The overall rationale of GLTN’s engagement in Namibia is to support partners in Namibia in efforts to improve security of tenure of Namibians, with particular focus on poor and marginalised communities. This has involved supporting the establishment and implementation of Namibia’s Flexible Land Tenure System (FLTS); as well as technical support and the provision of innovative pro-poor and gender responsive land tools, in particular Participatory Enumeration and the Social Tenure Domain Model. To date the main emphasis has been on city and small town informal settlements, as the relevant legislation, the Flexible Land Tenure Act (FLTA) does not in its current form pertain to rural areas. Through UN-Habitat, GLTN has been involved in the drafting of Regulations for the FLTA, as well as a process of clarifying the FLTA process with the stakeholders and laying the foundation for piloting, in particular in Gobabis Municipality.
The fact that various GLTN partners have been active in Namibia has greatly contributed to the viability of the offered support. These include UN-Habitat (technical support); GIZ (Support to the Land Reform Programme by the German Federal Ministry for Economic Cooperation and Development); Shack Dwellers International (through grassroots work by the Namibian Housing Action Group and the Shack Dwellers Federation of Namibia); the Association of African Planning Schools (via the Department of Architecture and Spatial Planning and the Namibia University of Science and Technology). Progress with the FLTS has included the establishment of an FLTS Steering Committee; further work towards finalisation of the FLTA Regulations; production of a pre-final draft of the FLTA Regulations; and the identification of FLTA pilot sites at Windhoek, Gobabis, Oshakati and Outapi. The Steering Committee was formed by agreement between the Ministry of Land Reform (MLR) and the Ministry of Urban and Rural Development (MURD).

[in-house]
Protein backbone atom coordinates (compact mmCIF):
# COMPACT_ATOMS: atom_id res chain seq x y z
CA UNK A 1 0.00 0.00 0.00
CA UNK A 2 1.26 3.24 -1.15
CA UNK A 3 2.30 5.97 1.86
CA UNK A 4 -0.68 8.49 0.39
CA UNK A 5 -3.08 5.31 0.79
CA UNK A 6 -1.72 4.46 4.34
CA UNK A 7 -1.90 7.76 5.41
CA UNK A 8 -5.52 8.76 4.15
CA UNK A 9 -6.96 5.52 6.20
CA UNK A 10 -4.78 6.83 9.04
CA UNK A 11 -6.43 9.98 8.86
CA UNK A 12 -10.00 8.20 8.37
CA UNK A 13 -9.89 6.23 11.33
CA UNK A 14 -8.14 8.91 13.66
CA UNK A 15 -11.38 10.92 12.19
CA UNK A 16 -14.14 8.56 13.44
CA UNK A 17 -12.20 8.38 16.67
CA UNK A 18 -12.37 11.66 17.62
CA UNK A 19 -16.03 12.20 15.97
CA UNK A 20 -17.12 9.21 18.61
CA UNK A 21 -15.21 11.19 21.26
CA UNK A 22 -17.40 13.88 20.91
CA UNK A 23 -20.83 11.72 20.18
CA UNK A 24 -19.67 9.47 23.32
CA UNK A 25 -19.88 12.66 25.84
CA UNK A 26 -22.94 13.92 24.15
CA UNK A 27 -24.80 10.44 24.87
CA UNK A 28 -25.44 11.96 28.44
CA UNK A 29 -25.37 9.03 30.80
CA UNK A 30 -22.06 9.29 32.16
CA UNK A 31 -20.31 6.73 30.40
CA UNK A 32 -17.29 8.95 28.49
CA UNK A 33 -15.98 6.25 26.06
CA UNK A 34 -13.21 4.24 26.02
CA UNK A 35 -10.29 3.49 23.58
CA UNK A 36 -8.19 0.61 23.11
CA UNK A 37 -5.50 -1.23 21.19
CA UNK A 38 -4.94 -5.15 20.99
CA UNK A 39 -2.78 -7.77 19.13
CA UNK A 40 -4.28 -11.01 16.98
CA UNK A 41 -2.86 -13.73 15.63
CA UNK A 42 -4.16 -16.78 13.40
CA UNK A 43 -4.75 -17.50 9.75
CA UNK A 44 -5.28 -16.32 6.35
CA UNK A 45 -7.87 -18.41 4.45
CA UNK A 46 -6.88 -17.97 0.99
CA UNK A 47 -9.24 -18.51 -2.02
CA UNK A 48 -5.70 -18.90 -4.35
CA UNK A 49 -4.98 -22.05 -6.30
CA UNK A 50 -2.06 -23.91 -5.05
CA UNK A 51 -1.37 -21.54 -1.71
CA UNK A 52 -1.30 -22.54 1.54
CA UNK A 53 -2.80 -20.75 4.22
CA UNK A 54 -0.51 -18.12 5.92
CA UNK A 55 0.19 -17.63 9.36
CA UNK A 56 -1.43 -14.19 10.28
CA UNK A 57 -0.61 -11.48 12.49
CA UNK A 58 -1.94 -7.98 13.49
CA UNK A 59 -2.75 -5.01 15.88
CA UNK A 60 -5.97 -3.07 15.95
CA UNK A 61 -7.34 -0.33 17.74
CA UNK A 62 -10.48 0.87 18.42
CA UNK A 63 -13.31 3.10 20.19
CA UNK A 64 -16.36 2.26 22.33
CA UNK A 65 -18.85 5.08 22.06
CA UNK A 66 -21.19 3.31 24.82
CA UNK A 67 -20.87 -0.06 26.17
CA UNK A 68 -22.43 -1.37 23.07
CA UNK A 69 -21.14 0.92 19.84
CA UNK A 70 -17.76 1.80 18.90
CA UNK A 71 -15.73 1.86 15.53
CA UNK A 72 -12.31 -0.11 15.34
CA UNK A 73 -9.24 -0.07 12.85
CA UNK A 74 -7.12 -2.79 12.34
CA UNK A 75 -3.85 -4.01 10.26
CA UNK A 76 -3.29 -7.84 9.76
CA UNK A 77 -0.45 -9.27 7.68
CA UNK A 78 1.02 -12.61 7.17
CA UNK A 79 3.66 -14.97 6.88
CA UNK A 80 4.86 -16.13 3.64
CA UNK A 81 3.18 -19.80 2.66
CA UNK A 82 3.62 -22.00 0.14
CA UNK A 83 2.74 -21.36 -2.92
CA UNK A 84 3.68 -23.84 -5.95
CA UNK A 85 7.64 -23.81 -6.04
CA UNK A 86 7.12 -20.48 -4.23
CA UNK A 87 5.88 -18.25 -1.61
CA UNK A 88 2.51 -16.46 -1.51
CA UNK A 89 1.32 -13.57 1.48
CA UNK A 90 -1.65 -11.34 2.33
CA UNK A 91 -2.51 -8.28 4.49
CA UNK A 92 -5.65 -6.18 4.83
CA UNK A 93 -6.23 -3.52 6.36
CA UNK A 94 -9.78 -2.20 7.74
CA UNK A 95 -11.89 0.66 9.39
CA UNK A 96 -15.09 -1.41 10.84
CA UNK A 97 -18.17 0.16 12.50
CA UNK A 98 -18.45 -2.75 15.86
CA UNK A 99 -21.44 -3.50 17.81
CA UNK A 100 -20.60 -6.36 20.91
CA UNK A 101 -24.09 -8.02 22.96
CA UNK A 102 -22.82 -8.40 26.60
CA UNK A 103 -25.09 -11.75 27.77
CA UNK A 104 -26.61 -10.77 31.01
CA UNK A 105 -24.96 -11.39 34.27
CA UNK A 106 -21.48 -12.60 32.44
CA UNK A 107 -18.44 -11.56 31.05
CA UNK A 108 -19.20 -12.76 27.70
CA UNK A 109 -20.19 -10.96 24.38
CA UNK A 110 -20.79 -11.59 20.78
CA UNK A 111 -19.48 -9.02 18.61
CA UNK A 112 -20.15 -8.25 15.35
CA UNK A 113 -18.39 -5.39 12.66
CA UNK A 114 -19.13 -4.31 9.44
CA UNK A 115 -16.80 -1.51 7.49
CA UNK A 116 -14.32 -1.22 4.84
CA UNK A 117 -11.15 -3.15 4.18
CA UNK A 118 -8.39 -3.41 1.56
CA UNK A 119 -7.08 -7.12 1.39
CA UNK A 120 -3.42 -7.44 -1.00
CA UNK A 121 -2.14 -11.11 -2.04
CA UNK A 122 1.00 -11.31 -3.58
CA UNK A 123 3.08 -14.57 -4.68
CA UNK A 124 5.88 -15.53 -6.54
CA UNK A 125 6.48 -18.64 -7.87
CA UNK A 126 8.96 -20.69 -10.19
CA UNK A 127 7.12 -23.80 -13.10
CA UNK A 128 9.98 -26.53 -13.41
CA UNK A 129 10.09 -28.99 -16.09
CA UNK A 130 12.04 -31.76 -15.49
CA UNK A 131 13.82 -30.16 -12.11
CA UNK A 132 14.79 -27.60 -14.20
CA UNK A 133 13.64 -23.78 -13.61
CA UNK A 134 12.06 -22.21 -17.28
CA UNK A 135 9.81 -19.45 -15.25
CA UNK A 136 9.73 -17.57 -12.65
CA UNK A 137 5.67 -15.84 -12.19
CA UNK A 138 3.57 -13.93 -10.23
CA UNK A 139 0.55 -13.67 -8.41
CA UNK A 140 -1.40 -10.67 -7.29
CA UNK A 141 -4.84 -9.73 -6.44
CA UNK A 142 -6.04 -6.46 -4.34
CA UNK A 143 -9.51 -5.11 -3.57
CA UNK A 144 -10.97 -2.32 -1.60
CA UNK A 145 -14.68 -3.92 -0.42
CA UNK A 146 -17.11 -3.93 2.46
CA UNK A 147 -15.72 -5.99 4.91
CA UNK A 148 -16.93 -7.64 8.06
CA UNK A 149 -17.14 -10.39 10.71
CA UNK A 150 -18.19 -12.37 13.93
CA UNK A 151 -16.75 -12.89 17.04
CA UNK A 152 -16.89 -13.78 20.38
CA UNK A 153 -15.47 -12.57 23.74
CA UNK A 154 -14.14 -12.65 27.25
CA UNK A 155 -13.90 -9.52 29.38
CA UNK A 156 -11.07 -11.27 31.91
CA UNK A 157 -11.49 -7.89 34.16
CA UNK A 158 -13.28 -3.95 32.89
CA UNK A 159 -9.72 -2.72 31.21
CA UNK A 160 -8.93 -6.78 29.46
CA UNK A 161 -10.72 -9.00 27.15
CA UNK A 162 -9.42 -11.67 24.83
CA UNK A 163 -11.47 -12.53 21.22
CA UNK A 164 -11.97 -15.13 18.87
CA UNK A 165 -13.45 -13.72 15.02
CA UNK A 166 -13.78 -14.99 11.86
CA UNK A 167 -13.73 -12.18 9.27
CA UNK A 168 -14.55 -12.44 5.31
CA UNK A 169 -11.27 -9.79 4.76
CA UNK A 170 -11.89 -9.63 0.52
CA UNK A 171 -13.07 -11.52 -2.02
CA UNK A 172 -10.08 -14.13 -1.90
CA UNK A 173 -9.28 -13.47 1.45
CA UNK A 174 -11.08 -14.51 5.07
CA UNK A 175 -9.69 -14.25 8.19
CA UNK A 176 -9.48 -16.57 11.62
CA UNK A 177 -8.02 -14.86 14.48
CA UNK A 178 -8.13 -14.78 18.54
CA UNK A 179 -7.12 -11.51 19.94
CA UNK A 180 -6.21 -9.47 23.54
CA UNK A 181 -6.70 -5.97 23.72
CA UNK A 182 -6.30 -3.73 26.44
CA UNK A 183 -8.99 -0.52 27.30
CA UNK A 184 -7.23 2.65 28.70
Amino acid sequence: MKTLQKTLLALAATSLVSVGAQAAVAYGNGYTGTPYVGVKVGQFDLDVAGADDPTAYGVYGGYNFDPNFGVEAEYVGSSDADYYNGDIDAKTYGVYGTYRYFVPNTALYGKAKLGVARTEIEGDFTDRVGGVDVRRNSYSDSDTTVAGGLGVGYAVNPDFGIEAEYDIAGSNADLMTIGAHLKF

Implementation of the Social Tenure Domain Model to document land rights of Freedom Square community and as a trial for the upscaling of FLTS was concluded in December 2016. This engagement as reported by NHAG has been very positive in organizing the community and in building their capacity to participate in issues affecting them within their settlements. As an outcome of the re-blocking processes and priority needs identified after analysis of data collected by community members themselves, Freedom Square now boasts of water services/ points installed with financial support from the Ministry of Urban and Rural Development. Building on this work, discussions are underway with partners on the potential application of the Social Tenure Domain Model as part of the future computer-based registration system for the FLTS.
Conditions for the certificates of occupancy were discussed by both the community and Gobabis municipality during the course of project implementation and it was agreed that certificates will act as proof for occupying the land, though not as formal deed to transfer land ownership. This latter step will have to wait for application of the FLTS, when it becomes operational. The finalized layout caters for one thousand and ninety seven (1097) residential plots. Out of this number, one thousand and thirty three (1033) occupants have been cleared to receive their certificates.
As a pilot, Freedom Square has laid groundwork for the upgrading of other settlements and has also shown how a community-driven upgrading process can bring about successful improvements an informal settlement. Additionally, the relationship between the Gobabis Municipality and local residents has greatly improved through meaningful dialogue between the two partners aimed at improving the living conditions in the settlement; for instance the Gobabis Municipality provided office space during data entry.
A GTLN technical team has also trained community enumerators, staff from NHAG including GIS specialists from a GIS service company based in Windhoek that supports NHAG, as well as the Gobabis municipality officials on the STDM. Experiences from Gobabis continue to show STDM’s capability as a progressive land tool that provides an innovative approach to strengthening tenure security for the majority of people, especially the poor and marginalized.